Maybe people think about clericalism because in our modern world anticlericalism is so strong, isn’t it?


Yes, this is why people say: No way, we don’t want to hear anymore what the priest has to say because they are all corrupt, they are all hypocrites. But the priest, the good priest – and there are many, many good priests – are simply teaching what Our Lord himself teaches in His holy Church and that for us is our way to happiness in this life and to eternal salvation. And so we need to avoid this kind of attitude which begins to be hostile to the clergy. Because the clergy are our shepherds and we need to love them and listen to them. And if someone is not worthy we need to confront that priest and say to him: What you’re saying to me I believe is false. So we need to demand from our priests and bishops that they present to us our Church’s true teaching and discipline.


This issue of homosexual abuse and abuse scandal is connected with the LGBT lobby in the nowadays world and in the nowadays Church. We know that during the Youth Synod the LGBT agenda was mentioned and it was in the Instrumentum Laboris of this Synod. Your Eminence, do you think it is appropriate, especially at the time of the homosexual abuse scandal?


No, it’s completely inappropriate. First of all this terminology comes from an aggressive homosexual lobby, it comes from a group who do not accept the Church’s teaching with regard to chastity, with regard to sexual morality, with regard to homosexual acts. And it’s a group which is aggressive in a sense that it seeks to influence very strongly children and young people and lead them into a great confusion. And so this type of language should never be in a Church document, and the Church must be very careful not to identify with this movement. I’ll go back to what I’ve said: the Church loves people, also those who can be aggressive in promoting evil. But at the same time because of our love for those people the Church is also militant in teaching the truth about our human sexuality and about the appropriate ways in which it expresses itself.


Does the Church have enemies? I have to ask about it because I’ve heard here in the Vatican that the times when the Church opposed the world and the world opposed the Church are over. And now we all live together and only in friendship etc. But I’m sure that there are still enemies outside the Church. And isn’t it a role of Catholics, and Catholic priests and journalists to say that the Church is not safe in the modern world?


Absolutely! I think Satan couldn’t be happier than have us think that the enemies of Christ have all gone away and that the enemies of His Church have all gone away. I would say that at present times those enemies are probably as ferocious or even more ferocious than they have ever been. We see it everywhere. We see it in the attack on human life, we see it in the attack on the integrity of marriage, we see it in the attempt to deny people the freedom to follow their own conscience in moral matters. So no, we… today… In fact when I was growing up we talked about the Church, the communion of saints in three bodies: in the Church glorious, the saints in Heaven, the suffering Church, the poor souls in Purgatory, and those of us here on earth we call the militant, in other words those who have to fight against the forces of evil in order to share with Christ in His victory, to be part with Him in His sufferings for the sake of salvation of the world. But I think that the idea that the Church has no more enemies is really diabolical. Now if we take this situation the attempt to have a kind of agreement with China and there is no question that the Chinese government is absolutely hostile to the Catholic faith and any Christian faith and they want to destroy it. In China the religion is China. To us to think that we can make some kind of treaty with the country which has at its very foundation a complete hostility towards the Catholic Church, well at best is naïve, but at worst it’s diabolical. Because we’re denying the existence of the enemy and actually trying to make compromises with the enemy and that is unacceptable. It becomes even more painful when one thinks that for decades faithful Catholics, all sorts of Catholics in China who were faithful to the Church and to the See of Peter were in prison and subjected to a cruel kind of torture, many died, many were martyrs and now it seems that all of that was meaningless. I mean this is a really serious matter but I chose it as an example simply to say: No, the Church has enemies and they are great enemies. And I think, too the world of freemasonry and this whole movement toward the one world government and those multimillionaires and multibillionaires who spend millions of dollars to destroy the moral in the nations like Ireland and try to influence also good nations like your own in Poland, to promote an agenda against life, against the family, against the Church.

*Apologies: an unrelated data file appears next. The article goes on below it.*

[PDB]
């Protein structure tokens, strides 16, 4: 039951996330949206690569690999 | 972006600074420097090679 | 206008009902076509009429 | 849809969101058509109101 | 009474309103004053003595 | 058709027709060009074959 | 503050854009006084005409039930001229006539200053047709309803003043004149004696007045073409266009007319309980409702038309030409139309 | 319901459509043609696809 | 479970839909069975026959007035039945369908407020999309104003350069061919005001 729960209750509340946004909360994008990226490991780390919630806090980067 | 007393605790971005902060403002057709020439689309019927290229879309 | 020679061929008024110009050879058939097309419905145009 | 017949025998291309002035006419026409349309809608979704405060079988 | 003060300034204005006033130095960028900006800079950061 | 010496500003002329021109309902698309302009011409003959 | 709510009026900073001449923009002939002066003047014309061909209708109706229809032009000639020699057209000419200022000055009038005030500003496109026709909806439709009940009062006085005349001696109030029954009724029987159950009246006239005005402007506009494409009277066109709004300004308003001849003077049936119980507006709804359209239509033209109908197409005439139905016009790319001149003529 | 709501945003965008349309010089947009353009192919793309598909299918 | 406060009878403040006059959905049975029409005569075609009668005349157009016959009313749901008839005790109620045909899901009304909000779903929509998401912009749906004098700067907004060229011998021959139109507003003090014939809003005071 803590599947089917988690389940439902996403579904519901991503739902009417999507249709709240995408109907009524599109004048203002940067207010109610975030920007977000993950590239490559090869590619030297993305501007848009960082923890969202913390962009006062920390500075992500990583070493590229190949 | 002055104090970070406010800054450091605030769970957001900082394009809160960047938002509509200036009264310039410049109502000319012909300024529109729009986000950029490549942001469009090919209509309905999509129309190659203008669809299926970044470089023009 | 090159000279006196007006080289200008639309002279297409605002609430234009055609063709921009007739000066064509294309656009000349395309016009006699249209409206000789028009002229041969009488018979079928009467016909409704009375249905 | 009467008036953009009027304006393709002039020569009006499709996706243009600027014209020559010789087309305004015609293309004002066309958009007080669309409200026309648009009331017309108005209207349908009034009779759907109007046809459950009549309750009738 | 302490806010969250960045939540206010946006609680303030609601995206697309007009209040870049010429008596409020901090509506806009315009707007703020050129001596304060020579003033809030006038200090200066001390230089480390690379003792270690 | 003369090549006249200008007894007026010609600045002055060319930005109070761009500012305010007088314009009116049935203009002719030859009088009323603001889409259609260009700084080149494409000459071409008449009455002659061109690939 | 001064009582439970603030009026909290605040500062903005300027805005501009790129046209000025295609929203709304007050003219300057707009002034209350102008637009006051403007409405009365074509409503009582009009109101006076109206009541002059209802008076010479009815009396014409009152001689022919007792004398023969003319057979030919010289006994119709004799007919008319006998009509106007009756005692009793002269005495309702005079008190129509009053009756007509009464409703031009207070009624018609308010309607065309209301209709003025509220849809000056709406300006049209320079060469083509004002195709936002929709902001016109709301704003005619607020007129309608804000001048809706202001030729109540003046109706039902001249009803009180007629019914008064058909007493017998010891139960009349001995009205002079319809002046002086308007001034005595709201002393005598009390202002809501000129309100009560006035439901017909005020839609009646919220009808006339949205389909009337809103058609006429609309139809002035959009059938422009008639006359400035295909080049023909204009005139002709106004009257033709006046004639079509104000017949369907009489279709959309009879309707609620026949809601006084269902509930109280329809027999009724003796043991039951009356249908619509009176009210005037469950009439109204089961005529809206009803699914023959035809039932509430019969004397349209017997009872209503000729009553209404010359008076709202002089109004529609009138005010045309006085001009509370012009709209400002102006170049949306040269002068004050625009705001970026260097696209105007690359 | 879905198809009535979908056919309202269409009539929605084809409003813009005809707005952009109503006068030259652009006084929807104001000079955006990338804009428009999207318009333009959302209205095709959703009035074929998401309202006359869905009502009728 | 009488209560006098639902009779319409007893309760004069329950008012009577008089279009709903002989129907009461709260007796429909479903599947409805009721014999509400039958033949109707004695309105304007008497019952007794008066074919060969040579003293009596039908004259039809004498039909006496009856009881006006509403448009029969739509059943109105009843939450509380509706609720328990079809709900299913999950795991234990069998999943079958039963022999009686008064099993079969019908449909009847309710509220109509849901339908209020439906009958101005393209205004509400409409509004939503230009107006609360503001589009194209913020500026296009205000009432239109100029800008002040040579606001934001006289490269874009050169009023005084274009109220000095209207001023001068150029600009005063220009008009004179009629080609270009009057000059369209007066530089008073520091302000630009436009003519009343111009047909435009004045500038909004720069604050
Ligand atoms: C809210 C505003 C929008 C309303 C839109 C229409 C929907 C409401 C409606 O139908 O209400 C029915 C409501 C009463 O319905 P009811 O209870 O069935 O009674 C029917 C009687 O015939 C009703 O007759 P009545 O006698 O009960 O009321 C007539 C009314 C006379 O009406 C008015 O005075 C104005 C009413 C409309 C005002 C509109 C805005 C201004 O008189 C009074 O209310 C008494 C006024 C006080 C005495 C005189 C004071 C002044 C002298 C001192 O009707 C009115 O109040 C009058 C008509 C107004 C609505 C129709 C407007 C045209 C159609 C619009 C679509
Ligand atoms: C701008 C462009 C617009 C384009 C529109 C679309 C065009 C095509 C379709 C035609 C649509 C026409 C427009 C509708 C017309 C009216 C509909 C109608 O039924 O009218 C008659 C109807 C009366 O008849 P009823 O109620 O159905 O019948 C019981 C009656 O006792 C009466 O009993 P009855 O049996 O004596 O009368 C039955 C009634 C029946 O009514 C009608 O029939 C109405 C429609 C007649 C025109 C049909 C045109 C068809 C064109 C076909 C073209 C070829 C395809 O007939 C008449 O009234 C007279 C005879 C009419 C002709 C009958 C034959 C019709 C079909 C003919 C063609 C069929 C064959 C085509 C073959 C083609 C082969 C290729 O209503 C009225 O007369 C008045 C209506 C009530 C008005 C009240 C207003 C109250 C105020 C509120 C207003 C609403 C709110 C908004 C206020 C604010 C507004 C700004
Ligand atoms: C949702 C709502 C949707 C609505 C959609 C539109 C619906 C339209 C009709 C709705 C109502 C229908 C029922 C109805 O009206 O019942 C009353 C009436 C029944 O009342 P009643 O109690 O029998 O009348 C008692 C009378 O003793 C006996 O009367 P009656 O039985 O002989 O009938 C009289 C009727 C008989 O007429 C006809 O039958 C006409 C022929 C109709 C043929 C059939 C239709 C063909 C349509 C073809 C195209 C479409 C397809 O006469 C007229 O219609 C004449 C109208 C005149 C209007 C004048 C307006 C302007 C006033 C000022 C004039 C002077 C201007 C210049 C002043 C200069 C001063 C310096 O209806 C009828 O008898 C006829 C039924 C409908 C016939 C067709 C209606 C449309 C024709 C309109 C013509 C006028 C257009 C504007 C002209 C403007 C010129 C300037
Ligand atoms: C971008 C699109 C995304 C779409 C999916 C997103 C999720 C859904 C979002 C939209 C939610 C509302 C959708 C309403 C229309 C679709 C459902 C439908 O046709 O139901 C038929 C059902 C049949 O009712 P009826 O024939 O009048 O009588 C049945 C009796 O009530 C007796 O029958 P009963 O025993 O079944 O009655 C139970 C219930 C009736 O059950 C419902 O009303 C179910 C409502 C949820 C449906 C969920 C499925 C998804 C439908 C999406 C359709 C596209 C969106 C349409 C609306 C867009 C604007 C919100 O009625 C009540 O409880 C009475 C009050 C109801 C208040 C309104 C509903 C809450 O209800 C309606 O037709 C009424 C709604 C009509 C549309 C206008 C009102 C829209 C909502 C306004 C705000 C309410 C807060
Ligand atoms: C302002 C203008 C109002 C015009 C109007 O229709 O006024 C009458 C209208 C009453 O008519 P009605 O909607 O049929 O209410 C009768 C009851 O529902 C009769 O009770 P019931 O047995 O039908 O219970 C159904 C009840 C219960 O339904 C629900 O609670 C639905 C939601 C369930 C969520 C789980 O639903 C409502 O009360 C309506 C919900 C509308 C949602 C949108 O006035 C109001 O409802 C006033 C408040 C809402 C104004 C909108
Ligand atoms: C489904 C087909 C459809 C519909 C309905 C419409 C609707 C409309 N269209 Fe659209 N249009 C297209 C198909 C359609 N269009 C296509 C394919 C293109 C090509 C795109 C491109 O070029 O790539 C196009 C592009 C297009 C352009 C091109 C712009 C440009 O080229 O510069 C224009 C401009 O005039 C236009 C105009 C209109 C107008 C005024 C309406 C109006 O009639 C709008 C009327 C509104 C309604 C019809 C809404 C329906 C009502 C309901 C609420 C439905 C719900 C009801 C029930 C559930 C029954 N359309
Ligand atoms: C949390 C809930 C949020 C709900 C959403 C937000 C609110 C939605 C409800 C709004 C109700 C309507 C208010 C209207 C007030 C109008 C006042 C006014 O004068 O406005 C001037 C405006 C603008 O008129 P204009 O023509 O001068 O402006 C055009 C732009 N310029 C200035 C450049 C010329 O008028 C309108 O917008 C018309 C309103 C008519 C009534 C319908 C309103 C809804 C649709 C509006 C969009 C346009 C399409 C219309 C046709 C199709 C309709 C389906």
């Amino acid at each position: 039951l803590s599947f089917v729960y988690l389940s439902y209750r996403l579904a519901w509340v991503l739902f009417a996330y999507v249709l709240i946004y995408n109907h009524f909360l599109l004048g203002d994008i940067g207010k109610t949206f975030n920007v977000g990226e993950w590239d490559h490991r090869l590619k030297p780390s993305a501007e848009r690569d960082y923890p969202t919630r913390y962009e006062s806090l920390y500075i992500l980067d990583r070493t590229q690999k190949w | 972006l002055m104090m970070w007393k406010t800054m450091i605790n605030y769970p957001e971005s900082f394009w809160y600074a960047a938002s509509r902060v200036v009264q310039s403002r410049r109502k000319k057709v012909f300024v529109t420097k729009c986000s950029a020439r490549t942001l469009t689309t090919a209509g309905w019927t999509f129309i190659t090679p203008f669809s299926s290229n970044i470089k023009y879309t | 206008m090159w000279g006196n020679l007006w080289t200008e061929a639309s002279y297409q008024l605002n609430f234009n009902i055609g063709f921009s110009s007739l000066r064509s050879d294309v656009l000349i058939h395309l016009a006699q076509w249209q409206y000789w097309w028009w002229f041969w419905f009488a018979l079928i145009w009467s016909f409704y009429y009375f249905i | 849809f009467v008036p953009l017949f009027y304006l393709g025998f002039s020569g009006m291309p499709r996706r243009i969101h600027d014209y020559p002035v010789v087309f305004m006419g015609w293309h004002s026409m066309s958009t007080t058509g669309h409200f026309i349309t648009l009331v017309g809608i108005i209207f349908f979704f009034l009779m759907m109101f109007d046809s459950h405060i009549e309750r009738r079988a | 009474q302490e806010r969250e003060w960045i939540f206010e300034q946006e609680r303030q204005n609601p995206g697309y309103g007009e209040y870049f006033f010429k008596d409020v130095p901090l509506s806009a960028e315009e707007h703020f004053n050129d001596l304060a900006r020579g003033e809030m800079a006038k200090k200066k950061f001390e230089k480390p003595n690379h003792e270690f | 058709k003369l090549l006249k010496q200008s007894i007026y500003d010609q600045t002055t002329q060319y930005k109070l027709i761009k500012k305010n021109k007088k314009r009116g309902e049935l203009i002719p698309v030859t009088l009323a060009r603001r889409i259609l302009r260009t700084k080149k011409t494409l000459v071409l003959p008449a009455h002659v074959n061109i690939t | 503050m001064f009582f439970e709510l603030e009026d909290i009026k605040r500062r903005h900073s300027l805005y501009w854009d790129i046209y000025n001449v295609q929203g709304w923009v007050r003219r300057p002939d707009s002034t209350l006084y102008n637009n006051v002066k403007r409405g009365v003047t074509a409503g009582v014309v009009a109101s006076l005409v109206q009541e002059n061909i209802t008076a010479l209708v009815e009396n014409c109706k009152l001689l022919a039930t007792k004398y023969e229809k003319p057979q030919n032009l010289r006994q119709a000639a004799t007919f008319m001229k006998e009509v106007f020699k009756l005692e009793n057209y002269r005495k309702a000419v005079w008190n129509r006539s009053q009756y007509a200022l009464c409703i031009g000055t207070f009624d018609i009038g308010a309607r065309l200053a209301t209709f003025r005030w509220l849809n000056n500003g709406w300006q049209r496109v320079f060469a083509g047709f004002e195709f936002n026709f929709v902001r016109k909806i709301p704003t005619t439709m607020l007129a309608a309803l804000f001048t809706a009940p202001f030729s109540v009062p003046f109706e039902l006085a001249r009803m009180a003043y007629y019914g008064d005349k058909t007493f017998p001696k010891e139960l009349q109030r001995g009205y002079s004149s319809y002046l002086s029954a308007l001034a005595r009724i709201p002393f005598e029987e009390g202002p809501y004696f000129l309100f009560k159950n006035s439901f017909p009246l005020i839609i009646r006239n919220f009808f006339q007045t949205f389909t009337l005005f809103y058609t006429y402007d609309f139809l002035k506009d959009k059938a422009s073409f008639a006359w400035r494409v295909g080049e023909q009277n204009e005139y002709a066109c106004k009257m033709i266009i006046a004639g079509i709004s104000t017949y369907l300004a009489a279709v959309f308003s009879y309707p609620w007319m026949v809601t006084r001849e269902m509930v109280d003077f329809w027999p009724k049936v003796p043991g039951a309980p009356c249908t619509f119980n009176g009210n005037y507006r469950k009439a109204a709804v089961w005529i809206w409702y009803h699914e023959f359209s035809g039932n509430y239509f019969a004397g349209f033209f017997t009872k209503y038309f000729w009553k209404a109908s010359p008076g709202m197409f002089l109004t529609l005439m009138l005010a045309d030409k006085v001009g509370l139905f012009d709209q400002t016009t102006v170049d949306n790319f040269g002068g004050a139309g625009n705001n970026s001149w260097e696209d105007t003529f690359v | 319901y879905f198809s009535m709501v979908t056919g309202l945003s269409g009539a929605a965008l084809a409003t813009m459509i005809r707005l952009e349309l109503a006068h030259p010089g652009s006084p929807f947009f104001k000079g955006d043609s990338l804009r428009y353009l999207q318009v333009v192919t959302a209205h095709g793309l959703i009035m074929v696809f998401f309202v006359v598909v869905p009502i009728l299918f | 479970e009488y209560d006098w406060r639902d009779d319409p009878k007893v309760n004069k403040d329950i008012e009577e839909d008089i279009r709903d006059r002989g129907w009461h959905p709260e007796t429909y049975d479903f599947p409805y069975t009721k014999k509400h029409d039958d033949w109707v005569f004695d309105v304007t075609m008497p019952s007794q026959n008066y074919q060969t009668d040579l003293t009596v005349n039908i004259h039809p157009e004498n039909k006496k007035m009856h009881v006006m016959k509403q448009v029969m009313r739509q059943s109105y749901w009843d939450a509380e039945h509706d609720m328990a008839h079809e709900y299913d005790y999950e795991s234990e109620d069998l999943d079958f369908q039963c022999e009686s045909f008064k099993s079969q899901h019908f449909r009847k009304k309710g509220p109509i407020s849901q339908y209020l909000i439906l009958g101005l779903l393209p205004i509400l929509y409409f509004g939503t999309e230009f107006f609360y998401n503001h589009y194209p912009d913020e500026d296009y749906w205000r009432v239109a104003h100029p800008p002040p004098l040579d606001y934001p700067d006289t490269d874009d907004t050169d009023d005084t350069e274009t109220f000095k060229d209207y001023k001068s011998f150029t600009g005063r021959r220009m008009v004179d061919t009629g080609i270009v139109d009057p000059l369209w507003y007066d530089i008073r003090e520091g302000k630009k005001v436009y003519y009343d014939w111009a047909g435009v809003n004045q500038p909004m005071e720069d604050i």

They’ve destroyed Malta, they’ve destroyed many areas in the USA, they’ve destroyed Ireland – do you think Poland will be the next step in this antichristian revolution?


I think it’s certainly a target and I’m sure a very important target right now. And I pray with all my might because of that kind of Catholicism I’ve known in Poland that the Polish will not give in to this but the important think is to avoid a secular attitude, a worldly attitude that what I care about is material things and to realize that the greatest gift you have is the Catholic faith. And I think the Polish have that sense yet, and I think that there’re people who have been negatively influenced by the secular culture but I find so many Poles who have a deep sense of the Catholic faith and that this is the greatest gift. And now is the time to really fight for your Catholic faith.